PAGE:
Fizzy Jill and I (and a bunch of others) are reading a chapter a week of Howard Zinn’s A People’s History of the United States. Each Monday, we’ll be posting our thoughts on that week’s chapter. Feel free to join us in whatever way you prefer—by reading along, commenting, or writing your own posts. To keep things organized, link up posts over at Jill’s blog as she is the quasi-official host who designed the button and reading schedule. This week, we read Chapter 2: Drawing The Color Line
What This Chapter Is About
This chapter examines the reasons why slavery arose in America and asks whether racism is something “natural” or a result of historical conditions. Zinn’s conclusion is that the “web of historical threads to ensnare blacks for slavery in America” are historical, which means that “there is a possibility for something else, under historical conditions not yet realized.”
In tracing the rise of slavery in America, Zinn looks at the desperate state of the early settlers and their need for cheap labor, the “special helplessness” of Africans who were torn from their families and culture, the amount of money that could be made as a result of slave labor and slave trade, the difference in how white servants and black slaves were treated, the system of controls used to prevent escape and rebellion, and the steep penalties for black and white collaboration. All of these factors combined to create a nation in which slavery thrived and became critical to its success.
The descriptions of the treatments of slaves (in particular how they were transported across the ocean) were horrific and stomach-turning:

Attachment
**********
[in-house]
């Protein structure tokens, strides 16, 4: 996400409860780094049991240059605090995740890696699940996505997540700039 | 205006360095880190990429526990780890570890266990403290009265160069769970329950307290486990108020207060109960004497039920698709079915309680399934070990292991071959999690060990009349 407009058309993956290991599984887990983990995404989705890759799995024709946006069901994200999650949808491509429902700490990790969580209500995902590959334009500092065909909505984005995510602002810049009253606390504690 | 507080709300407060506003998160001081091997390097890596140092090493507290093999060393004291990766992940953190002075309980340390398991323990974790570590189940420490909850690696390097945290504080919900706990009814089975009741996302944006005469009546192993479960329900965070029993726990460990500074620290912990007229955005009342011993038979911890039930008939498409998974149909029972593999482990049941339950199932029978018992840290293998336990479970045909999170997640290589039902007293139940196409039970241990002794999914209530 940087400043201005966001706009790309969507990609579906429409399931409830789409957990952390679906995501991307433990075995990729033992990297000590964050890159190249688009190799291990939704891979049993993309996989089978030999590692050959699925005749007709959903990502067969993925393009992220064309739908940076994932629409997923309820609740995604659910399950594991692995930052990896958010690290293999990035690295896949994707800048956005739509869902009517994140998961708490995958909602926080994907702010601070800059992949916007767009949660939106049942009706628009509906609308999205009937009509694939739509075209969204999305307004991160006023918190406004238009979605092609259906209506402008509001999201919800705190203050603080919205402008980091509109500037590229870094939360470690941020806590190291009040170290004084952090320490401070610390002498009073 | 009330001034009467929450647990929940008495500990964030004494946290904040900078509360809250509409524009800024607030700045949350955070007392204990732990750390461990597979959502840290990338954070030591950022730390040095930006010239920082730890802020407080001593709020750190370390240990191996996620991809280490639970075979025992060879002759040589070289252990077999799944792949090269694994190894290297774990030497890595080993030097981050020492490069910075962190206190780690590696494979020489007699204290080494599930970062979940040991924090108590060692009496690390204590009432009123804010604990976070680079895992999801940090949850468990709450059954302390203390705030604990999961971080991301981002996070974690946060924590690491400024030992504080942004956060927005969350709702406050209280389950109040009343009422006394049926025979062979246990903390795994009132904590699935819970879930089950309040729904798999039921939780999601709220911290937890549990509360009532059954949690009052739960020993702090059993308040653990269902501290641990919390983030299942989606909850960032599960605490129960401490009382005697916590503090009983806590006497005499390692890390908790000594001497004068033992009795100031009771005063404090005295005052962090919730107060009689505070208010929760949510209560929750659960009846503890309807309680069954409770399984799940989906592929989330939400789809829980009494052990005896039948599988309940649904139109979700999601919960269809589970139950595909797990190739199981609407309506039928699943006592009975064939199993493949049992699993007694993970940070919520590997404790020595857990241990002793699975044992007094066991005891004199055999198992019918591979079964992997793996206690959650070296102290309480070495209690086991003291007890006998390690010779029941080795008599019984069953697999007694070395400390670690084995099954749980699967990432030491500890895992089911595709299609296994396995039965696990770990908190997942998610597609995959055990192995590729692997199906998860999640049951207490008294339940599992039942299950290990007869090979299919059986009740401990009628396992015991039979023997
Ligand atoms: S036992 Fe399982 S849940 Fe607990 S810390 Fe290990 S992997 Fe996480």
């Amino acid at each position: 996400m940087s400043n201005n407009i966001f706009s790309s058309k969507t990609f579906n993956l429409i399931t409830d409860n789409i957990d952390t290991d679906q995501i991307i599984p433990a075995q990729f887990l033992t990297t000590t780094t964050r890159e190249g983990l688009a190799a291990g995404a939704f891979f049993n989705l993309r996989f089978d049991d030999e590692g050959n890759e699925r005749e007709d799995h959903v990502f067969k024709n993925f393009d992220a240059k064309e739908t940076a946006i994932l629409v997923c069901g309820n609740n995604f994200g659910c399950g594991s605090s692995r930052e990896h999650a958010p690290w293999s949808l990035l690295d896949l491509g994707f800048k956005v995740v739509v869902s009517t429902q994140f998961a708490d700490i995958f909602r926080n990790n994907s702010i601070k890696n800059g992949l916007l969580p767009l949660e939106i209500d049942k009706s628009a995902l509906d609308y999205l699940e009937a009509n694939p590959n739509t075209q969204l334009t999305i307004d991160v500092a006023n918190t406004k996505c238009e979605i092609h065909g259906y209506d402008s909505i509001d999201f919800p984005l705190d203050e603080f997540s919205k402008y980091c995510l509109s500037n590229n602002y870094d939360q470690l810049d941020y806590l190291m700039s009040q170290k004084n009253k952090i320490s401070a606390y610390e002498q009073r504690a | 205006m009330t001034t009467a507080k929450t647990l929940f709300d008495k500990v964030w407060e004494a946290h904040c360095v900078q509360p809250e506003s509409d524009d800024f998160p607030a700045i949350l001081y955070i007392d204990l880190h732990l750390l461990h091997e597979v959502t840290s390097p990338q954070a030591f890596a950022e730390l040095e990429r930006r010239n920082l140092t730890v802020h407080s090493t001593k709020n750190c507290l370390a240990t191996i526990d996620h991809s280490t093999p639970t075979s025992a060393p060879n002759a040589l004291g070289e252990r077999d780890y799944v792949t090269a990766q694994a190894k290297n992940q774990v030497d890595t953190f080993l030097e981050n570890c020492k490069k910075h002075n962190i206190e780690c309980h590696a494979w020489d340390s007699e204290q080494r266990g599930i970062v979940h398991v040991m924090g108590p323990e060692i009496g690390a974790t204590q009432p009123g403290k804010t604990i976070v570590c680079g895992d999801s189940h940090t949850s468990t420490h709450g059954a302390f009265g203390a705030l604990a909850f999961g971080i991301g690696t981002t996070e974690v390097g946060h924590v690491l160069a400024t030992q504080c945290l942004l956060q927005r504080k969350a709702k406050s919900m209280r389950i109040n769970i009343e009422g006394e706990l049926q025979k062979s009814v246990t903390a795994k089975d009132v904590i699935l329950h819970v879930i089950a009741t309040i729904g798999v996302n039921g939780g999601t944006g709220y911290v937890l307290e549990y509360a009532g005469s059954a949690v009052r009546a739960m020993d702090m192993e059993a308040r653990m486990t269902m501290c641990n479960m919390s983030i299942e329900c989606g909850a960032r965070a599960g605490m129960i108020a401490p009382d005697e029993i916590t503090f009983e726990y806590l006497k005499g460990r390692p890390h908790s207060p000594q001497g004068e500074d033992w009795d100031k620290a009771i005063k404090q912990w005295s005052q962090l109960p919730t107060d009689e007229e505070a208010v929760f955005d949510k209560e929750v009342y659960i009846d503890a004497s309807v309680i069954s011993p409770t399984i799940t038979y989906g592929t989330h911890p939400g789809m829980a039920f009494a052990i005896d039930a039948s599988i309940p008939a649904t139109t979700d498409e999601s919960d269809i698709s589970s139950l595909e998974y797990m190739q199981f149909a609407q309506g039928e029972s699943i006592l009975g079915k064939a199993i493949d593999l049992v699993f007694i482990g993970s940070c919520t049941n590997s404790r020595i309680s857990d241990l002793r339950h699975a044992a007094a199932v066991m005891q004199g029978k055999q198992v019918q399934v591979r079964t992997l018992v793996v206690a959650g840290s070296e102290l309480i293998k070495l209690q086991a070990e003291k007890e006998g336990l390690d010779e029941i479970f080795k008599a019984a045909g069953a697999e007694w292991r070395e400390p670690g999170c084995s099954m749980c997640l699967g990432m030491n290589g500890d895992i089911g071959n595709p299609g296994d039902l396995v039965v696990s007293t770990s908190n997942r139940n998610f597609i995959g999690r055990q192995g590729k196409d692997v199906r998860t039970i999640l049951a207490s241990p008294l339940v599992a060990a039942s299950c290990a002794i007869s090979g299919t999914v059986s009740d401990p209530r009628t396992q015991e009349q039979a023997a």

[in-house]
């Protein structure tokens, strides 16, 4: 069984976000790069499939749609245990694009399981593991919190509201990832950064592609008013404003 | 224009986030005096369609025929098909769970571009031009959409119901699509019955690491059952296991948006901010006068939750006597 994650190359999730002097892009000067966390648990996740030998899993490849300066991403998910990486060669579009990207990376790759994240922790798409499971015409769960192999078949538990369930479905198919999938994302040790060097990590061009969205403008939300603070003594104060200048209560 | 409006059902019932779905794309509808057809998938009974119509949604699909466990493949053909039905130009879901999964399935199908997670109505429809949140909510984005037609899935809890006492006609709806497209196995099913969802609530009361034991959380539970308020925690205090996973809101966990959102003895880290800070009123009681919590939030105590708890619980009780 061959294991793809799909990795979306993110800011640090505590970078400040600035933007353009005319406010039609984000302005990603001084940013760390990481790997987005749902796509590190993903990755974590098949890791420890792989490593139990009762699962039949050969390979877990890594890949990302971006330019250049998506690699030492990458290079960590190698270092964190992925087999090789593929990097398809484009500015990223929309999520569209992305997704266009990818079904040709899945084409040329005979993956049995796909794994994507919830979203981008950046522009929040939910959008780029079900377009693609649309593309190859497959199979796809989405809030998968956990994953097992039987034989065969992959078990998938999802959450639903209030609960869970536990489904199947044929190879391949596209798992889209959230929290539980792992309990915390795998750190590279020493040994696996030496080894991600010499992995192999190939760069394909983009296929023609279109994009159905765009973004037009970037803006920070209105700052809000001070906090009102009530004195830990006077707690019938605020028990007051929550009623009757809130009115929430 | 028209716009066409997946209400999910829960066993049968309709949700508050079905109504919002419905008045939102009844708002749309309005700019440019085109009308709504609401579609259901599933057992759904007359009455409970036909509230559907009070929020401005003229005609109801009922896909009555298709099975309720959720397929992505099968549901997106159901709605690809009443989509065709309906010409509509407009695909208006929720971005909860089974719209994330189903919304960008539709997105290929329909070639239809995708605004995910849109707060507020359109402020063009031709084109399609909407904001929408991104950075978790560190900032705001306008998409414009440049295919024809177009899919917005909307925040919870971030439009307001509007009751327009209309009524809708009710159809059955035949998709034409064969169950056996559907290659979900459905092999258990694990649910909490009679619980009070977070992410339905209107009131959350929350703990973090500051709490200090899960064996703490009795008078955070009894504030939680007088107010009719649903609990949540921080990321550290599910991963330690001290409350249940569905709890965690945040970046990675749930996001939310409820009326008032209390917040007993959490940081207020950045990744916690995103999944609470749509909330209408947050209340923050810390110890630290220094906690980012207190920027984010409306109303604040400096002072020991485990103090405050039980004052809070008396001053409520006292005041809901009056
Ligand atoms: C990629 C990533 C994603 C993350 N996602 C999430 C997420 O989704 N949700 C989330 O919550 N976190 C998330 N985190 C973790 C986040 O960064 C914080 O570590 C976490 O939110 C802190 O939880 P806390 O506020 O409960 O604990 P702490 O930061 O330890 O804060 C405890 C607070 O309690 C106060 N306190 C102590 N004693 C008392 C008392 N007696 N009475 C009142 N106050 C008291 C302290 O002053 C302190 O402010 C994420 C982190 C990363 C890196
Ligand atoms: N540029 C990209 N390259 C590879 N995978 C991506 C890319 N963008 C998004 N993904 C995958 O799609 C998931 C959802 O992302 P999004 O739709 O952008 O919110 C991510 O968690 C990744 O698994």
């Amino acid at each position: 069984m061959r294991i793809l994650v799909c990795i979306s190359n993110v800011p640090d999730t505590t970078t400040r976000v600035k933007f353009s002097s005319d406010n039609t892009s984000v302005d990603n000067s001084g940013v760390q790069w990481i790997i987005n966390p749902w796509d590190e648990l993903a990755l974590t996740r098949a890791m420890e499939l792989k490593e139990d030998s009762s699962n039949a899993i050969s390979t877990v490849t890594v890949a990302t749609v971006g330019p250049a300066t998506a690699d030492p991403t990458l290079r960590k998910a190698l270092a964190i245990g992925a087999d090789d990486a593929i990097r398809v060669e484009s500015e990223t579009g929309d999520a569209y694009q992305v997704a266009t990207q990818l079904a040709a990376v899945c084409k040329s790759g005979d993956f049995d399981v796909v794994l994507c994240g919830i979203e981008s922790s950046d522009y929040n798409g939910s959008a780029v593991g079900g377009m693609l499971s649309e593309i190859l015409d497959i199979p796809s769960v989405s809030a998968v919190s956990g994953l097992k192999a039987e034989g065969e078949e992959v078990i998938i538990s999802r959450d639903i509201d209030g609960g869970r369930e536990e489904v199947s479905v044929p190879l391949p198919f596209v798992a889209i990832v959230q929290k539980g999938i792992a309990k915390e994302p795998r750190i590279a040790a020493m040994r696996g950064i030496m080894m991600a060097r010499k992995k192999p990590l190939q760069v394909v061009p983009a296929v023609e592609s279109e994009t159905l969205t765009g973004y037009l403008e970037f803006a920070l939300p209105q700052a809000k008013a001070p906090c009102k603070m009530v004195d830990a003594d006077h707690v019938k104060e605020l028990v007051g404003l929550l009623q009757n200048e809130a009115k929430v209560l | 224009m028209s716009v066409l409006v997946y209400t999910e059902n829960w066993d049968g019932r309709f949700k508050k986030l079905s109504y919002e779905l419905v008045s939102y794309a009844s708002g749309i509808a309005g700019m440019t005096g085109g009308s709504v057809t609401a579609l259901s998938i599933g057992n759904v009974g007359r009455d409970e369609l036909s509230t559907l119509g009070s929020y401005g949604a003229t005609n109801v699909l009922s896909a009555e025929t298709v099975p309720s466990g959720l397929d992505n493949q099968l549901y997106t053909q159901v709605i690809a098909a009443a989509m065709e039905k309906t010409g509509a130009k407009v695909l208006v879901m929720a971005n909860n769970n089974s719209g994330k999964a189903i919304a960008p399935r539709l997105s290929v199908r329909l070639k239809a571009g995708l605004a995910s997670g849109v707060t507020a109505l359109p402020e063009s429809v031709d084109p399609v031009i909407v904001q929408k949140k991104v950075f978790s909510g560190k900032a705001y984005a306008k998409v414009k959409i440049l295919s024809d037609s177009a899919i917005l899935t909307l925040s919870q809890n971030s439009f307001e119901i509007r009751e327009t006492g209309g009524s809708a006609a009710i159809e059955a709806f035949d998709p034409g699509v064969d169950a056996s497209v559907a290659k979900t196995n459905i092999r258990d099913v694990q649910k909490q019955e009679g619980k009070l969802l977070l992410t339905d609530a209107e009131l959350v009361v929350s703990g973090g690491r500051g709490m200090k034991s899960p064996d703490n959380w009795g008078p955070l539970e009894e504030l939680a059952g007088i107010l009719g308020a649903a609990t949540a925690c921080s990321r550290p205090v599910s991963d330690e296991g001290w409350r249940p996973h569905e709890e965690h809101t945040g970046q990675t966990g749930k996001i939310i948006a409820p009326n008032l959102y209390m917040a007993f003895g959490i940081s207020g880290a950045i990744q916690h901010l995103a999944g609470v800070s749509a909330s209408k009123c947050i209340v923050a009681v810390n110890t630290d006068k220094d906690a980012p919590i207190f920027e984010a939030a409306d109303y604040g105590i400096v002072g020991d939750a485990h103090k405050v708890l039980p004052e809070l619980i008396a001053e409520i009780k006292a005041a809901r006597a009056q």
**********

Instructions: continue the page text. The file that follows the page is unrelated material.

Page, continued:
Then they were packed aboard the slave ships, in spaces not much bigger than coffins, chained together in the dark, wet slime of the ship’s bottom, choking in the stench of their own excrement.
Slaves often suffocated during the journey. Some, in desperation, chose to “jump overboard and drown rather than continue their suffering.” The statistics are heart-stopping. Here are a few of the numbers that Zinn shares in the chapter:
- one of every three blacks transported overseas died
- 10 to 15 million blacks had been transported as slaves to America by 1800
- almost 50 million Africans were killed or enslaved.
Once again, as we saw in the last chapter, the African civilization (which was, in places, more advanced than the European nations at the time) was systematically overrun and destroyed. Some Europeans used the existence of slavery in Africa to justify the slave trade, but, in actuality, these African slaves were more like the serfs of Europe—living a difficult life but one that still granted them certain rights and recognition as human beings. Once again, I was struck how the supposedly more advanced culture ends up being more vicious and cruel than the “backwards” culture.
The bulk of the chapter describes how slavery was established in the United States and the safeguards that were put in place to keep the slaves from rebelling or running away. One of the most insidious things that kept blacks and whites from joining forces to stop the enslavement of blacks was to elevate white servants and provide them with just enough rights and incentives to keep them satisfied and feeling superior to the blacks. This development of “class consciousness” was one of the most effective tools devised for keeping slavery in place.
As I read this chapter, I felt a deep sense of shame for the way the United States was founded and established. In just two chapters, we’ve already seen the founders of the country systematically wiping out the people who were already living on the land and then removing other people from their homes to become slaves in one of the most vicious and cruel systems of slavery ever seen. To think that this was the “price” to be paid for the formation of the United States makes you think long and hard. Certainly, this isn’t the story that schoolchildren are usually taught in history classes. I shudder to think what the next chapter shall bring.